She booked a total of nine business class tickets across four different flights on Japan Airlines for travel fairly last minute
She isn’t one of the travelers, but rather she claims it’s her family members traveling, but their last names aren’t the same (as is often the case, especially in Indonesia)
A few days after booking she received an email saying all of her tickets were canceled, and they offered to refund her for the miles purchased
In response to this reader’s email to Alaska, the airline stated the following:
The terms of our program are clear that it is a personal account and not to be used to purchase tickets for others. Please review what you agreed to when you joined by going to our terms and conditions. Below is a portion of what you agreed to when you joined our Mileage Plan and in your case you are the travel arranger for other people.
Travel agents, travel arrangers and unauthorized brokers are not permitted to issue Mileage Plan tickets or to process or facilitate any other Mileage Plan transactions (including Mileage Plan account creation, account inquiries, and mileage or award ticket transfers) on behalf of others. If Alaska Airlines becomes aware that a member or a third party has misrepresented his/her identity in order to perform a Mileage Plan transaction, Alaska Airlines may, in its sole discretion, void the transaction. Miles or award tickets issued, transferred or obtained in violation of these conditions of membership are voidable, in Alaska Airlines’ sole discretion.
My take on this situation
The reason I’m writing about this situation is because I’m torn. Let’s assume for a moment that this reader is being honest, and isn’t a mileage broker. I didn’t ask her for birth certificates or proof of family or anything, because I’m not sure there’s anything I can actually do here to help, other than to share my thoughts.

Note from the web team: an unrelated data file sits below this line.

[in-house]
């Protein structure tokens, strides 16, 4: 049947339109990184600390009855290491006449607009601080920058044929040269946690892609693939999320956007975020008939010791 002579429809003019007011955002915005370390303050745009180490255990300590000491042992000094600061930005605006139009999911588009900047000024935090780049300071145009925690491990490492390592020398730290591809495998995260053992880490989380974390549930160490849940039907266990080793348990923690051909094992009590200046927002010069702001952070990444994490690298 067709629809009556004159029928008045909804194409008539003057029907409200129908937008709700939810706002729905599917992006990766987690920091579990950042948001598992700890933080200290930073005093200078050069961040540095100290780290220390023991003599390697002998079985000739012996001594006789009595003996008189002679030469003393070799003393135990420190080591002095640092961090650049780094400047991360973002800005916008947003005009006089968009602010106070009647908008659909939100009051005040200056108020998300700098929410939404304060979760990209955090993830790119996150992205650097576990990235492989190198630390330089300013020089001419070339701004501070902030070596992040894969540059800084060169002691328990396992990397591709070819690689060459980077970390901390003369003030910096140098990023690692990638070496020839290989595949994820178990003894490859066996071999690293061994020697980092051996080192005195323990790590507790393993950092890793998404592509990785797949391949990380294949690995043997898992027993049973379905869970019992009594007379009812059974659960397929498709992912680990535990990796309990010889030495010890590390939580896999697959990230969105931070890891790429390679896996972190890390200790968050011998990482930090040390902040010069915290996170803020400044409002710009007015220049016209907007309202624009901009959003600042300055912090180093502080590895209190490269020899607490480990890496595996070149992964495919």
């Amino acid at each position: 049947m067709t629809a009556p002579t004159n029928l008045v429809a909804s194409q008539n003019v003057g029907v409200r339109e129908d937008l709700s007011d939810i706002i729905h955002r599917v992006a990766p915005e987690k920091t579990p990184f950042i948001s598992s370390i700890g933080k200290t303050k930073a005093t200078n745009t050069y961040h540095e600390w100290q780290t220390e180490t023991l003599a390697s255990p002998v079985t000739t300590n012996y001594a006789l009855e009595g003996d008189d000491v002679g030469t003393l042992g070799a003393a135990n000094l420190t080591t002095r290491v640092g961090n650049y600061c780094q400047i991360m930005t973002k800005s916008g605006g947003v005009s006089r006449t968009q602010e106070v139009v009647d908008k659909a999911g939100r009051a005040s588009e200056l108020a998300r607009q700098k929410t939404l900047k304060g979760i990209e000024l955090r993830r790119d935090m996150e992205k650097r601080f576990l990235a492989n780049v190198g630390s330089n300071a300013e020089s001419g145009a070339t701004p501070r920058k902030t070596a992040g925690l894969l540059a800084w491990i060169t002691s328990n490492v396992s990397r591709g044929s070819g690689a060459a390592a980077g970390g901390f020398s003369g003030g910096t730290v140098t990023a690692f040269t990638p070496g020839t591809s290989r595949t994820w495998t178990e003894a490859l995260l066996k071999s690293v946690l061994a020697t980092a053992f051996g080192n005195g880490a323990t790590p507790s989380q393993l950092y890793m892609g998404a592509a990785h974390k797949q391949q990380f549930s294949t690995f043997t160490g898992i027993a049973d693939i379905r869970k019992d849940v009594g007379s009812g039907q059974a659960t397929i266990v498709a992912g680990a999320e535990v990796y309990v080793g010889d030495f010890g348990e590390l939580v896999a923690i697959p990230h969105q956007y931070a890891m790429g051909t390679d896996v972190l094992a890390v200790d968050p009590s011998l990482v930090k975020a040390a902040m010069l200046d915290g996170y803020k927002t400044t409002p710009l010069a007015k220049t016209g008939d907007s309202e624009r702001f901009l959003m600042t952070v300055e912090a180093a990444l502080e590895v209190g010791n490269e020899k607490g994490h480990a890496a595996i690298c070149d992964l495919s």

Alaska’s rights in canceling tickets
Alaska claims in their terms that they can in their sole discretion both cancel Mileage Plan accounts, and also void tickets issued with miles. Personally I’m not 100% sure that would hold up in court. I could see the argument regarding closing a Mileage Plan account, but can they really at their sole discretion void a confirmed mileage ticket?
The point is, the airline is claiming that the policy isn’t “innocent until proven guilty,” but rather that they’re the judge and the jury.
Was the reader a “travel arranger?”
Let’s assume it’s true that the reader was in fact booking tickets for nine different family members, and that she’s not formally a mileage broker. Alaska’s assumption here seems to be that she was paid some sort of consideration for making this all happen out of her Mileage Plan account.
For example, she wouldn’t be violating the rules if she truly paid for all the miles and wasn’t expecting reimbursement from anyone. I know I’ve certainly bought miles for tickets for my parents and covered the cost, though I usually don’t do so for nine people at once.
But if she was being reimbursed by them, chances are she was getting something out of it, whether it’s taking a small cut, or even just the credit card points for the transaction. Where exactly this falls on the scale of being a “travel arranger” and violating the rules, I don’t know.
How this situation could have been avoided
I imagine none of this would have been an issue if several Mileage Plan accounts were instead opened, and that the account holders were also the passengers.
I’m really torn on this:
I totally see how she set off red flags in Alaska’s auditing department
This situation could have likely been avoided by creating individual accounts for the travelers
Assuming it’s true that she was booking award tickets for family, that still raises the question of whether she was violating the rules. It’s not entirely clear, but then again, Alaska seems to think they can unilaterally make that decision.